As we’ve been discussing for a while, if you plan to take the July bar exam in Georgia, you must first complete and clear the “character and fitness” process. Regular applications for clearance are due in Georgia by 4 pm on December 2; details are here: Certification of Fitness.
The Director of Bar Admissions, Ms. Heidi Faenza, held her usual annual meeting about this process with Emory Law students on September 9, on Zoom; it was recorded and Emory Law students can watch it here: September 9, 2020 meeting. You can also reach it via The Fourth Floor on Canvas.
The information will be helpful even if you plan to take the bar in another state, as character and fitness review processes mostly seek the same kinds of information. You can start gathering the information you will need (past employers, addresses, etc.) now. It takes longer than you think it will!
If you plan to take the bar in a different state, each state’s rules and deadlines are different. Look up yours at www.ncbex.org, the website of the National Conference of Bar Examiners, where you will find links to each state’s bar jurisdiction website as well as information about registering for the Multistate Professional Responsibility Exam (“MPRE”) which most states require in addition to their bar exam. Remember that the only official information about a jurisdiction’s rules and deadlines comes from the jurisdiction itself; always check the official bar admissions website to make sure any information you’ve gotten elsewhere is accurate and up-to-date.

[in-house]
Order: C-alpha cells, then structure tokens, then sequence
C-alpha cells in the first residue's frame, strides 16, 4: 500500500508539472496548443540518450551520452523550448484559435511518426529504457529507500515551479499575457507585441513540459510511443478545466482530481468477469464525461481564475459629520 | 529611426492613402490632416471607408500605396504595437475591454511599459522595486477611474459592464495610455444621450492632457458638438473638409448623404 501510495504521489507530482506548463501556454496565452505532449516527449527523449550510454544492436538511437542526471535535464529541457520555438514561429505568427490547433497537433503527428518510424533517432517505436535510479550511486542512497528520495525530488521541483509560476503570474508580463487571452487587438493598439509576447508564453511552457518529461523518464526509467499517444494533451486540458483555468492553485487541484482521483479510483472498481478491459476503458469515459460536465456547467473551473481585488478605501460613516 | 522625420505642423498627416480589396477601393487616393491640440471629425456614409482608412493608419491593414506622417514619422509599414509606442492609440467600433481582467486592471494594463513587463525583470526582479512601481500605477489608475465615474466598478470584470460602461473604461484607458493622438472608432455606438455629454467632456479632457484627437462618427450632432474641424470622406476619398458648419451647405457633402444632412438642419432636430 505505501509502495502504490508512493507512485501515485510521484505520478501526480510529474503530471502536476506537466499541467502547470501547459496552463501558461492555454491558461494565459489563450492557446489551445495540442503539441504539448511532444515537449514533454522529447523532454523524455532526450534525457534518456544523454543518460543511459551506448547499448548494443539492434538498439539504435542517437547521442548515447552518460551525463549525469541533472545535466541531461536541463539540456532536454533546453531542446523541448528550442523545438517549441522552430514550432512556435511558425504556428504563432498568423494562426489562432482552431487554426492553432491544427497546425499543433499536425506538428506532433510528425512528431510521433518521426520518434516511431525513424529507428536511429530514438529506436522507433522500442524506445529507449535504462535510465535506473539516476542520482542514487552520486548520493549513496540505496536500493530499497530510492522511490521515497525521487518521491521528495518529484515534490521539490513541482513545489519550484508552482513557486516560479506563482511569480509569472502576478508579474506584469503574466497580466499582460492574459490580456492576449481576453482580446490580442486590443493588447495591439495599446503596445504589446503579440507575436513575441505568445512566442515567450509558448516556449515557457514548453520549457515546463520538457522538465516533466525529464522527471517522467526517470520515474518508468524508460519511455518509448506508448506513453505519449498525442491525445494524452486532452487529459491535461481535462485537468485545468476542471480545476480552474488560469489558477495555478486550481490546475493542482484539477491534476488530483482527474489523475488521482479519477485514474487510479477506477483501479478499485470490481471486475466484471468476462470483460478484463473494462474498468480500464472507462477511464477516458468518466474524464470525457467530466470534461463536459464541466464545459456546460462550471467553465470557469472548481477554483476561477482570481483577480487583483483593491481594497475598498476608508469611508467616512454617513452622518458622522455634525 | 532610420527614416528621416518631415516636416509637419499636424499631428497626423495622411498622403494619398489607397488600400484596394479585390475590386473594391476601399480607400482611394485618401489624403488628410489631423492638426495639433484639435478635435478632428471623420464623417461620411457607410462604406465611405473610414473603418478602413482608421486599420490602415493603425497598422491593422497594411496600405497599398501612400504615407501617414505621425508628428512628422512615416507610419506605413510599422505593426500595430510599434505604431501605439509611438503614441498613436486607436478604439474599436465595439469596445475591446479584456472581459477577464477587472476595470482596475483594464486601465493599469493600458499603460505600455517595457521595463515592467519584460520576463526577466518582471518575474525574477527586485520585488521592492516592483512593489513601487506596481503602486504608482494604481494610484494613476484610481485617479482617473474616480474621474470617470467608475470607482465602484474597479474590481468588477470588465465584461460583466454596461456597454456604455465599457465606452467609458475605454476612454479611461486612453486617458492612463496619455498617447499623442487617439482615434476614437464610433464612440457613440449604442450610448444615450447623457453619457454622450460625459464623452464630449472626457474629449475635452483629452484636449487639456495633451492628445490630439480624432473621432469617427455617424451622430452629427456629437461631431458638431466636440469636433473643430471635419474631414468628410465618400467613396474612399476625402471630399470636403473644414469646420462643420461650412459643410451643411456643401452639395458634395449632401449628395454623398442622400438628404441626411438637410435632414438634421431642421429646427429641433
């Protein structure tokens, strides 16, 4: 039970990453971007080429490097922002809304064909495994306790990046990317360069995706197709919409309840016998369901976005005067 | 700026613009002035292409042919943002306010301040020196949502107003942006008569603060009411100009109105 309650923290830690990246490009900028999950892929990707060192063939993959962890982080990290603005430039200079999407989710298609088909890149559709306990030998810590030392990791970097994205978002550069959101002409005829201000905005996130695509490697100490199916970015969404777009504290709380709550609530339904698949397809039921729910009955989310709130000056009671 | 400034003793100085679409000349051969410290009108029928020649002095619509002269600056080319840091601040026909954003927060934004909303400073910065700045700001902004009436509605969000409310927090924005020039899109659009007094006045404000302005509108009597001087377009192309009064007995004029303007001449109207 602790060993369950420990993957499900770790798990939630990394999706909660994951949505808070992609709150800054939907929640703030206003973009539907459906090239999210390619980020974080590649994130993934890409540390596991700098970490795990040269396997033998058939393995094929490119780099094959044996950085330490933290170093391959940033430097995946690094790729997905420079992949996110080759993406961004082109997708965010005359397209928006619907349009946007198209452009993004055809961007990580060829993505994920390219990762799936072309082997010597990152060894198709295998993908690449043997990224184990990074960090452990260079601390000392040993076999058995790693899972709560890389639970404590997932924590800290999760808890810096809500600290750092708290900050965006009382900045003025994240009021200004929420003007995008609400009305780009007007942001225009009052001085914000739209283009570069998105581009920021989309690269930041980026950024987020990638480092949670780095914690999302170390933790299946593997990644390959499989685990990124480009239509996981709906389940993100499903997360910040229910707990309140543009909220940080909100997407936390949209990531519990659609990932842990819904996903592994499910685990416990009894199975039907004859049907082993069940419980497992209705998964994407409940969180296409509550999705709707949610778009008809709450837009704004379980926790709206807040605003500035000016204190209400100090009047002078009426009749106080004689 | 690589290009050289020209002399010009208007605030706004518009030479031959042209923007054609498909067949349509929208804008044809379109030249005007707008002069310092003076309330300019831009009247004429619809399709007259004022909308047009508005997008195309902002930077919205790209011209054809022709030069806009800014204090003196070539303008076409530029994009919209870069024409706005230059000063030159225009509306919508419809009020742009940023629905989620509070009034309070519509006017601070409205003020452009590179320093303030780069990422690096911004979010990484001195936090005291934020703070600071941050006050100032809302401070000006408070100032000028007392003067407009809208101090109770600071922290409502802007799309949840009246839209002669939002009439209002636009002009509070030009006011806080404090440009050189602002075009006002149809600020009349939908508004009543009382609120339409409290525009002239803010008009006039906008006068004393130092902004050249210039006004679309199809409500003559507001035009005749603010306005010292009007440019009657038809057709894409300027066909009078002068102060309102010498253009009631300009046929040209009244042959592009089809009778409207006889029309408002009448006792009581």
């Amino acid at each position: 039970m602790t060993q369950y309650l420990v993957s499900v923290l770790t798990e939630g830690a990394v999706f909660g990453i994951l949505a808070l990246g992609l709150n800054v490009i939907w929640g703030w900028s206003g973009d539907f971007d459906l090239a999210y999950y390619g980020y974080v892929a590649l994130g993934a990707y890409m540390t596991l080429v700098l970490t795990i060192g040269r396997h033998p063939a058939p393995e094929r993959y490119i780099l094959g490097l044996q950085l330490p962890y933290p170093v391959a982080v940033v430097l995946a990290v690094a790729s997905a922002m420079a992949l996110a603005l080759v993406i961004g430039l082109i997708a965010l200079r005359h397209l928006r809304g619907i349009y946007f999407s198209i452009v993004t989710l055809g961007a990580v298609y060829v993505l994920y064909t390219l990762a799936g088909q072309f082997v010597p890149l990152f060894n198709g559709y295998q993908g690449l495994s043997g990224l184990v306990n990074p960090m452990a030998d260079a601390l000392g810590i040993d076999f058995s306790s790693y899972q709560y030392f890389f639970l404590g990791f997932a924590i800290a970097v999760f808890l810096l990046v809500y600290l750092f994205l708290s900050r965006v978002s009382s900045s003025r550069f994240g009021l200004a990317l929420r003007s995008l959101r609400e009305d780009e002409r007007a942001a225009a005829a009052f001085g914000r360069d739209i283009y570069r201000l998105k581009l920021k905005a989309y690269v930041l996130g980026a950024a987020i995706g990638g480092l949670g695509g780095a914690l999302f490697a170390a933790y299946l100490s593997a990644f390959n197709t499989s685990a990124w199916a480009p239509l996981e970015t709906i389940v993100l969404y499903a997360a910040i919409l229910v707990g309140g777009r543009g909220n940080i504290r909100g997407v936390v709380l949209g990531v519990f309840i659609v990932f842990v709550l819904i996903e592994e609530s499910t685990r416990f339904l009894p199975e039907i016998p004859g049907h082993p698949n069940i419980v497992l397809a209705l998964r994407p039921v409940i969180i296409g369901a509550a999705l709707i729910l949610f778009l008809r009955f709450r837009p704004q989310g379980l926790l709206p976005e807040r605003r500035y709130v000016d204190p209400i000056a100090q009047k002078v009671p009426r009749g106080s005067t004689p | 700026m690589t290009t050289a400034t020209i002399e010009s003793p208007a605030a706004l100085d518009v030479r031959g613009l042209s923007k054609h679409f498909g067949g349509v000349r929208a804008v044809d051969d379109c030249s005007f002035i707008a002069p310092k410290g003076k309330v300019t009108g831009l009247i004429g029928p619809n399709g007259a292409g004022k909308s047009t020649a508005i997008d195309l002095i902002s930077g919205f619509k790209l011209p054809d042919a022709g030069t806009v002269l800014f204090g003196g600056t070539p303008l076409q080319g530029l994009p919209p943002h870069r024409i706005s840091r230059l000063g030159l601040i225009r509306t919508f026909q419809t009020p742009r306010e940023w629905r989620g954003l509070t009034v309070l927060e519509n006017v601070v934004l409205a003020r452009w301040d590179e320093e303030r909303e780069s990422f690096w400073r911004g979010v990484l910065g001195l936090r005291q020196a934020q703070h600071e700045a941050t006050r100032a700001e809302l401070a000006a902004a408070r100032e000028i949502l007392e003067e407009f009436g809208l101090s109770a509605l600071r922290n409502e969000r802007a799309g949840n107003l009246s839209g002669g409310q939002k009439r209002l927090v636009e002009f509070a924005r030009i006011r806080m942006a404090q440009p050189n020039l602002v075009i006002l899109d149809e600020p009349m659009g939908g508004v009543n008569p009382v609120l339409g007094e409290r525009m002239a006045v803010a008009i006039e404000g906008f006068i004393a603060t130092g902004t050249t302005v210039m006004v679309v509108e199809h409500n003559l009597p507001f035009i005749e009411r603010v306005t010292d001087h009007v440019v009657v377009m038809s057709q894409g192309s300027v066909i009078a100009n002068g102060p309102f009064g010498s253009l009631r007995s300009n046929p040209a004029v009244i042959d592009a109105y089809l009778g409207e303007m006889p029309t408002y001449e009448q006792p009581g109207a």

I recommend, again, that you read the book “Pass the Bar!”, by Profs. Riebe and Schwartz, between now and the start of classes. It includes really helpful “action plan checklists” that start with the period 6-12 months before your commercial bar review course starts, which is now if you plan to start such a course in May 2021, for the July 2021 bar exam. The book was written before some of the changes in the MBE in recent years (e.g., it says there are 6 MBE subjects and there are now 7), and it doesn’t address any pandemic-related changes made in 2020, but in every other respect, it is one of the best independent guides to passing the bar on your first attempt that I know, and a great supplement to the guidance you’ll get from your commercial bar review course (which I hope you’ve chosen and enrolled in by now).
The book walks you through the many things you can do, throughout your 3L year, to improve your odds on the bar exam. Every one of you can pass the bar first time, but it takes advance planning and this will help. It also discusses individual risk factors any student might have, that could affect that student’s bar passage; others are described here: Bar Exam Risk Factors. Specific solutions to address each of those are listed in “Pass The Bar!”; if you feel any of them apply to you, please schedule an individual advising appointment with one of the OAESS team.